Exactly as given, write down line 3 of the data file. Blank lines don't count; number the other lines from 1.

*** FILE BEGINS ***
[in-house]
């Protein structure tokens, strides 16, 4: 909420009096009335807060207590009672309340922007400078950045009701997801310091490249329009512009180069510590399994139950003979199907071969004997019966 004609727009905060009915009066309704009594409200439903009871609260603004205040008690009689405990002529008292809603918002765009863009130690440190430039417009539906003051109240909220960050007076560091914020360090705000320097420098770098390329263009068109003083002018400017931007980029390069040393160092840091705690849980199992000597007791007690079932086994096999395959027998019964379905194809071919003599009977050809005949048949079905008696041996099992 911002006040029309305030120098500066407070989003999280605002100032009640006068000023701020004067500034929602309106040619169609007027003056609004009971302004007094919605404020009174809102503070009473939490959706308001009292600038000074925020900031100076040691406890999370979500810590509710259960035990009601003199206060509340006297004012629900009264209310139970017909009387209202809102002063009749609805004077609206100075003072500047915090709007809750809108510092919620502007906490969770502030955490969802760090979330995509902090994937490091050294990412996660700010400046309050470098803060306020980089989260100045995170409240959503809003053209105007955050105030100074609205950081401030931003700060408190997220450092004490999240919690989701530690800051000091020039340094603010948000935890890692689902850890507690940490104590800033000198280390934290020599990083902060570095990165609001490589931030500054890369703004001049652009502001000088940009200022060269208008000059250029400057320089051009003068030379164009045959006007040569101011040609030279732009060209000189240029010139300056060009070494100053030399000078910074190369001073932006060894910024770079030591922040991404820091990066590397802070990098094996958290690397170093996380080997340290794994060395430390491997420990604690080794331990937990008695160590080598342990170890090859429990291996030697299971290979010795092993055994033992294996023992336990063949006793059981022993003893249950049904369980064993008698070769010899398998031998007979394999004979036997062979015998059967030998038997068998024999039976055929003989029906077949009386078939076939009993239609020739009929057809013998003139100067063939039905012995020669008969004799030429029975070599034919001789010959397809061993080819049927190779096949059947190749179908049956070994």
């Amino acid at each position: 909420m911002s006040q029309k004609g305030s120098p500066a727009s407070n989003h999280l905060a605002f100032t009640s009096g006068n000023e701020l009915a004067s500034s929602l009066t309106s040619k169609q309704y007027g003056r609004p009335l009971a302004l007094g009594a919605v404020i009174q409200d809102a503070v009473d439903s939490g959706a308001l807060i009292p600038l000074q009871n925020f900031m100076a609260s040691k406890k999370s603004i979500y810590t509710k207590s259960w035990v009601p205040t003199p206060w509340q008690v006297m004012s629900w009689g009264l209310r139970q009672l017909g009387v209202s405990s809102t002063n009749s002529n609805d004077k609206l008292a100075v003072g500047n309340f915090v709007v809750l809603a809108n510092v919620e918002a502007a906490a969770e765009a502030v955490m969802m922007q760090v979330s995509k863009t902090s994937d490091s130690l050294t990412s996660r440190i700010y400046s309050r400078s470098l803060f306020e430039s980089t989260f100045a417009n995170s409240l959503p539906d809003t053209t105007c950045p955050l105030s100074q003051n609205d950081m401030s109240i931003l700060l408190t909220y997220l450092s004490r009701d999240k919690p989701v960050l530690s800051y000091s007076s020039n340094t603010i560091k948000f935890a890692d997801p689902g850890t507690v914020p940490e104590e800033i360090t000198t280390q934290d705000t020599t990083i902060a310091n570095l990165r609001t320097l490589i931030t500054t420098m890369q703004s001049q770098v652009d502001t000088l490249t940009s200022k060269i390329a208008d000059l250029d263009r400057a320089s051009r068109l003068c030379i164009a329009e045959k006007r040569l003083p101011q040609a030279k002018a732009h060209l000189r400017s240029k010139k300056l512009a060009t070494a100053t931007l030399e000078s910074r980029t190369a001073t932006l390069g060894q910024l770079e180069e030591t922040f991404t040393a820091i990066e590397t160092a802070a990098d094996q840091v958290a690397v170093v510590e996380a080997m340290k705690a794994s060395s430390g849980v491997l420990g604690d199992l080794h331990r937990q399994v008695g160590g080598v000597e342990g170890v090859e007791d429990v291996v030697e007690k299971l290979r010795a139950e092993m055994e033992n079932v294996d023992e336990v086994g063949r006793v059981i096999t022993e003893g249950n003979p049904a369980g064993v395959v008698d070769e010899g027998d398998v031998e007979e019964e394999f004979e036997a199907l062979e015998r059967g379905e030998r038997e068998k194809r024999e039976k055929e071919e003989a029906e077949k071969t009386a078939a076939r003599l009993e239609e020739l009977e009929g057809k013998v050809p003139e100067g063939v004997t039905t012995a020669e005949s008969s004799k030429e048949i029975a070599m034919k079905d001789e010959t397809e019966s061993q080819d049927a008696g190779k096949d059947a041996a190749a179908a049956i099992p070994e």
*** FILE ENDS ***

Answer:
């Amino acid at each position: 909420m911002s006040q029309k004609g305030s120098p500066a727009s407070n989003h999280l905060a605002f100032t009640s009096g006068n000023e701020l009915a004067s500034s929602l009066t309106s040619k169609q309704y007027g003056r609004p009335l009971a302004l007094g009594a919605v404020i009174q409200d809102a503070v009473d439903s939490g959706a308001l807060i009292p600038l000074q009871n925020f900031m100076a609260s040691k406890k999370s603004i979500y810590t509710k207590s259960w035990v009601p205040t003199p206060w509340q008690v006297m004012s629900w009689g009264l209310r139970q009672l017909g009387v209202s405990s809102t002063n009749s002529n609805d004077k609206l008292a100075v003072g500047n309340f915090v709007v809750l809603a809108n510092v919620e918002a502007a906490a969770e765009a502030v955490m969802m922007q760090v979330s995509k863009t902090s994937d490091s130690l050294t990412s996660r440190i700010y400046s309050r400078s470098l803060f306020e430039s980089t989260f100045a417009n995170s409240l959503p539906d809003t053209t105007c950045p955050l105030s100074q003051n609205d950081m401030s109240i931003l700060l408190t909220y997220l450092s004490r009701d999240k919690p989701v960050l530690s800051y000091s007076s020039n340094t603010i560091k948000f935890a890692d997801p689902g850890t507690v914020p940490e104590e800033i360090t000198t280390q934290d705000t020599t990083i902060a310091n570095l990165r609001t320097l490589i931030t500054t420098m890369q703004s001049q770098v652009d502001t000088l490249t940009s200022k060269i390329a208008d000059l250029d263009r400057a320089s051009r068109l003068c030379i164009a329009e045959k006007r040569l003083p101011q040609a030279k002018a732009h060209l000189r400017s240029k010139k300056l512009a060009t070494a100053t931007l030399e000078s910074r980029t190369a001073t932006l390069g060894q910024l770079e180069e030591t922040f991404t040393a820091i990066e590397t160092a802070a990098d094996q840091v958290a690397v170093v510590e996380a080997m340290k705690a794994s060395s430390g849980v491997l420990g604690d199992l080794h331990r937990q399994v008695g160590g080598v000597e342990g170890v090859e007791d429990v291996v030697e007690k299971l290979r010795a139950e092993m055994e033992n079932v294996d023992e336990v086994g063949r006793v059981i096999t022993e003893g249950n003979p049904a369980g064993v395959v008698d070769e010899g027998d398998v031998e007979e019964e394999f004979e036997a199907l062979e015998r059967g379905e030998r038997e068998k194809r024999e039976k055929e071919e003989a029906e077949k071969t009386a078939a076939r003599l009993e239609e020739l009977e009929g057809k013998v050809p003139e100067g063939v004997t039905t012995a020669e005949s008969s004799k030429e048949i029975a070599m034919k079905d001789e010959t397809e019966s061993q080819d049927a008696g190779k096949d059947a041996a190749a179908a049956i099992p070994e």